The ability to reason may be what sets us apart from other animals, but sometimes that over-thinking meter runs too long and inhibits our ability to get on with the business of living.
Twelve years ago, we lost our beloved chocolate Labrador retriever, Barney Boy. My husband, Jim, and I bought Barney as a pup from a fancy New England breeder. It was the 90s, we were yuppies (not sure if that’s still a term) and in those days we thought that’s how things were done.
Barney predated mortgages, kids, life insurance, and represented so much about the future which had yet to unfold for us. When he was fully grown, he was 95 pounds and magnificent looking. However, between the high-end dog food and high-end vet care, we missed the memo on training. He ate everything he could find, and then threw it back up. He was an expert at running away, and then strutting back to our house following a two-day bender which he often spent rolling in horse manure at a farm located four miles away.
When I would see him loping up the street after said adventure, he may as well have been wearing a rumpled tuxedo, with the jacket thrown over his shoulder, cigarette hanging from his lips, and bleary eyed from fornication.
So, while he drove us mad, we loved him madly.
When Barney was 10 years old, that crazy living must have caught up to him and one day he could no longer move. We made that awful trip to the vet that every pet owner dreads and I held his beautiful brown head and stroked his velvet ears as the vet said, “It’s time to let him go.” His passing left a hole in my life, and I desperately wanted another dog to fill the void.
This time, with two young kids and bills to pay, there would be no fancy breeder and instead I connected with a Lab Rescue group. After carefully researching the available dogs, I spotted a three-year-old easy-going yellow dude named Dallas and we were in business.
Two days before the scheduled pick-up, my adoption counselor called and asked if I would take a look at a newly acquired 12-month-old black lab female, Holly, who for one reason or another kept getting returned. She assured me it had nothing to do with temperament, but that Holly needed to go to a home where she would have lots of company. According to her, the previous owners worked all day and couldn’t handle her exuberance.
At the time, I was not working so I thought Holly would be a good fit for our family. The counselor explained I was under no obligation but they hoped I would at least meet with the dog. While I had mentally made the calculation that Dallas checked all the boxes and would be the right match, some internal whisper must have nudged me to see this dog who desperately needed a home. I drove the three hours from our home in New Jersey to Towson, Maryland.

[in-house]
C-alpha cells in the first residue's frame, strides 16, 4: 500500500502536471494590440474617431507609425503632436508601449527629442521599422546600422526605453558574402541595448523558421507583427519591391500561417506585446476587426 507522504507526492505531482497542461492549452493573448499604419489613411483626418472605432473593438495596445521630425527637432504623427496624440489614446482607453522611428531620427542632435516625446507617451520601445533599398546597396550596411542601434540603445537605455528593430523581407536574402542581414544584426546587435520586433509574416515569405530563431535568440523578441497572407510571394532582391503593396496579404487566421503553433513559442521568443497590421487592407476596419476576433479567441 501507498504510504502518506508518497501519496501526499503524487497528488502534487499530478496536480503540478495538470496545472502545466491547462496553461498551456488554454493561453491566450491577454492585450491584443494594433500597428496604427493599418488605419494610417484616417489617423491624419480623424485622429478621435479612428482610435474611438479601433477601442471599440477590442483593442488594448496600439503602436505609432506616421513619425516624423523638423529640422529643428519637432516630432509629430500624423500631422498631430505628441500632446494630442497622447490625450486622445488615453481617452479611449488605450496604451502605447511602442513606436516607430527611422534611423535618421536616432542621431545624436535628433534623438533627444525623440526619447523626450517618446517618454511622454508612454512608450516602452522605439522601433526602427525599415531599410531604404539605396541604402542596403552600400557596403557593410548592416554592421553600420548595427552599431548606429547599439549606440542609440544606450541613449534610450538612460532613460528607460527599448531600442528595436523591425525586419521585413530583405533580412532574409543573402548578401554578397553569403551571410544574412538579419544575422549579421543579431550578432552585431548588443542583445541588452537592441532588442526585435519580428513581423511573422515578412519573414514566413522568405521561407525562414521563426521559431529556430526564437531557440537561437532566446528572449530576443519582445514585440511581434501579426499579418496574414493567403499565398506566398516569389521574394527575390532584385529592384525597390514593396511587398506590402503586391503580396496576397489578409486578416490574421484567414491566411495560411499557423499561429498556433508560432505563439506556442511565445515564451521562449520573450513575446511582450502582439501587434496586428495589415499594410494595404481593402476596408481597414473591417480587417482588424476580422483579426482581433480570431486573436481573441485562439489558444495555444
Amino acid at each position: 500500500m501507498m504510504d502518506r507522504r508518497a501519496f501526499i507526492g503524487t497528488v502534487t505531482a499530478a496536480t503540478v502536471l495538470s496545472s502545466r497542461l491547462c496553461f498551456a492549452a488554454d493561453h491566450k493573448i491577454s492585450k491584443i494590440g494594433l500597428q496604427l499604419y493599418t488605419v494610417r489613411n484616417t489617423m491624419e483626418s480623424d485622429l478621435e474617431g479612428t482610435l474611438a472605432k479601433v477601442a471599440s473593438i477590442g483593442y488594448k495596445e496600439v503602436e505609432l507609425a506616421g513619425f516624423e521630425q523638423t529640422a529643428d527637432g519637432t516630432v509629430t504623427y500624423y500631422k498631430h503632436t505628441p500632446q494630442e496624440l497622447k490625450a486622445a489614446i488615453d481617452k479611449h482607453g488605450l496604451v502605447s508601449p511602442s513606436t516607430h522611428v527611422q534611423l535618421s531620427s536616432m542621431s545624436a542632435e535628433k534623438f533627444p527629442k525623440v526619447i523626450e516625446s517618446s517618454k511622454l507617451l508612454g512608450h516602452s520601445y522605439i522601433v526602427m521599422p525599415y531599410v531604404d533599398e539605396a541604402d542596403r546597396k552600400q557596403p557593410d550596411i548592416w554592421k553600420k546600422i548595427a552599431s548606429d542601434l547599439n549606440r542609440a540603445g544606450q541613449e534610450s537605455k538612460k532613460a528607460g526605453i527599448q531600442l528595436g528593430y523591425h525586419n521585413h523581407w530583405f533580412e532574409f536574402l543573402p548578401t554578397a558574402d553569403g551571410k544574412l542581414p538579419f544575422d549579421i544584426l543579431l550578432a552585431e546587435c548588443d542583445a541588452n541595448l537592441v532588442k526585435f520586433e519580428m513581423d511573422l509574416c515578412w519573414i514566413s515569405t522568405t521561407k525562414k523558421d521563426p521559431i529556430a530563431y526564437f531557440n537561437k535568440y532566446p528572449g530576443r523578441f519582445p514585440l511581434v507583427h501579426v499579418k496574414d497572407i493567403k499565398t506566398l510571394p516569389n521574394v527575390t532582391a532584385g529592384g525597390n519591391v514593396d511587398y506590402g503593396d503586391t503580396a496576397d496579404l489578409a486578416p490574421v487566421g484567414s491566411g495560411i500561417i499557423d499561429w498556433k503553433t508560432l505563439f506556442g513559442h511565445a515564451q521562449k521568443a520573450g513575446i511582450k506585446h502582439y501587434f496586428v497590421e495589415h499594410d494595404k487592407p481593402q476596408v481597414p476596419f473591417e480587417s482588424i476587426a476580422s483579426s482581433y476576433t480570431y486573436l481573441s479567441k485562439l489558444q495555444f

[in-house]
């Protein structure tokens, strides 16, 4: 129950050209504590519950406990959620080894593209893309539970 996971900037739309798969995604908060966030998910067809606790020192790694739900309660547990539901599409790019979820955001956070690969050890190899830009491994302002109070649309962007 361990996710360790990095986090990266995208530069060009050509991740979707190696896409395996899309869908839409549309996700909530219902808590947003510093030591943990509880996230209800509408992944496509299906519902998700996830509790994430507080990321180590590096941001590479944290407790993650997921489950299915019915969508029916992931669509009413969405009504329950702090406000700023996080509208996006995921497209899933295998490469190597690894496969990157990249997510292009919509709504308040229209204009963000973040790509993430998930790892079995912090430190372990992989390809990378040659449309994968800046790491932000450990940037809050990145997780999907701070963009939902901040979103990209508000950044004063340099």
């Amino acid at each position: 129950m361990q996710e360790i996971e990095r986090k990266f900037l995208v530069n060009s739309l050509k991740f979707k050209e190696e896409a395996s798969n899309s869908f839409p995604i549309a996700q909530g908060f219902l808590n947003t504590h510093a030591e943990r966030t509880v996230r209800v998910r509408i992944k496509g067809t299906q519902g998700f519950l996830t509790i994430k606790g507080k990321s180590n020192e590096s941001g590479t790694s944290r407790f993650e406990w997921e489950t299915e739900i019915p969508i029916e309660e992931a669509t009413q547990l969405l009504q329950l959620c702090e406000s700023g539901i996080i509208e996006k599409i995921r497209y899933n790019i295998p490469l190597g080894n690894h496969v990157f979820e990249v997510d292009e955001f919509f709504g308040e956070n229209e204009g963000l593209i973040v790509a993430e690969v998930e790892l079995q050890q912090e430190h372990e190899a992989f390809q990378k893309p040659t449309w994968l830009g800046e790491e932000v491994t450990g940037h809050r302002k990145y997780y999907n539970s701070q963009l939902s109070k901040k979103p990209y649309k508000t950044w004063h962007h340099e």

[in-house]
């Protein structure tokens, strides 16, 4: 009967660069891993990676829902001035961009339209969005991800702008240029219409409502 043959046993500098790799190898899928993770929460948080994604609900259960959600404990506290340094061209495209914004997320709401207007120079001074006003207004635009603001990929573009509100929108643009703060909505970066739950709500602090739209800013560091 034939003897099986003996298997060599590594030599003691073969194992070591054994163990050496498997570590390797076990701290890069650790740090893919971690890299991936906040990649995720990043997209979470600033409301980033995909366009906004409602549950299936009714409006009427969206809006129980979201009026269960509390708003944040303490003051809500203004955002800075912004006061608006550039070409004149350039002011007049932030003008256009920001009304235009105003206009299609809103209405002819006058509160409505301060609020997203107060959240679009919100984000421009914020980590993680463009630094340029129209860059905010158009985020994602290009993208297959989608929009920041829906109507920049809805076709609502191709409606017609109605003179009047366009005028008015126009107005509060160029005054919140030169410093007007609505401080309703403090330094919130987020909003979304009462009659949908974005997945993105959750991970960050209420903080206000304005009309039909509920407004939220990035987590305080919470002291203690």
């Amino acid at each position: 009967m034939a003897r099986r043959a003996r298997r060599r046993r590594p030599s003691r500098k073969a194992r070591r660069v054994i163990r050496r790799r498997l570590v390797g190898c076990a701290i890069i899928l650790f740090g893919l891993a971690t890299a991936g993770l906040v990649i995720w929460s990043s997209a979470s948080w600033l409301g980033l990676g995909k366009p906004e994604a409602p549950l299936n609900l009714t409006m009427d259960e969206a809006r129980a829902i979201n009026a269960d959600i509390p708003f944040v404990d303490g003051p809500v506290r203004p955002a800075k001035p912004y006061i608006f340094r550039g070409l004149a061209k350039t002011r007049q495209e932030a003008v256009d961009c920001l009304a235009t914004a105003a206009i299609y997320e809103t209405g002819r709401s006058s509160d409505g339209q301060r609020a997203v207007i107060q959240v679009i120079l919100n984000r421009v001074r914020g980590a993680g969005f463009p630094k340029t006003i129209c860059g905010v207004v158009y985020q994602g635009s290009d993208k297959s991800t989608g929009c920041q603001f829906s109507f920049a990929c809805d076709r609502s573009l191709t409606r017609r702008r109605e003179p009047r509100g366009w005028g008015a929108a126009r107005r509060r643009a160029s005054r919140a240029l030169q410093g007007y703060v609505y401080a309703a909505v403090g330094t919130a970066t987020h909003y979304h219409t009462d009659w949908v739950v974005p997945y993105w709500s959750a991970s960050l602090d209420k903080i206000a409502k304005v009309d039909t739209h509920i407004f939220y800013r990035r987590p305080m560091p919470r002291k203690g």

It was late in the afternoon when I arrived at the vet’s office where Holly was temporarily living. I walked into the office and was greeted by a skinny, stinky, black dog, frothing at the mouth as the handler, Jesse, tried to get her to sit calmly. When Jesse let Holly off the leash, she spun around in circles, in a dervish dance that would make Jerry Garcia proud, and kept dropping a little toy at my feet. Holly continued to act out this this frantic running-spinning cycle and Jesse sensed the whole presentation of the dog thing might not be going well.
She asked hopefully, “Um…what do you think? I think she will probably calm down.” The alarm bells were on alert and shouting, “No. Don’t take this one, Dallas is your dog!”
The words, “No thanks” were on my lips. I am not a person given to snap decisions—in fact, before Holly, I was a full-on over-thinker but Holly’s brown eyes implored me with a look of such deep longing that the “No thanks” came out as “I’ll take her.”
I looked at her, surprised at the words I had just said, and promised that if she trusted me to take care of her, I would live up to that trust. As soon as we left the office, she seemed to calm down and relax. On the ride home, we formalized her name to Holly Golightly. The connection was obvious: black dog, little black dress, endless brown eyes that one could get lost in…I don’t think Ms. Hepburn would mind this homage.
That was 11 years ago, and as I am writing, this amazing dog with the snow white paws has her head resting on my feet.
She has rewarded my family with such love, devotion and joy that none of us could imagine life without her. Holly’s gift to me was to hold a mirror to my heart and say, “listen and trust your instinct…the intellect doesn’t have all the answers.”
We have so much information accessible at our fingertips; it’s easy to be overcome with decision paralysis as we struggle to make the “right” choice. Yet, we all have a Holly moment, in which the instinct overcomes the abacus of the mind and we are forever changed.
She is my constant reminder that the voice may just have all the answers we will ever need.
Author: Lisa Wardle
Editor: Catherine Monkman
Photos: Author’s Own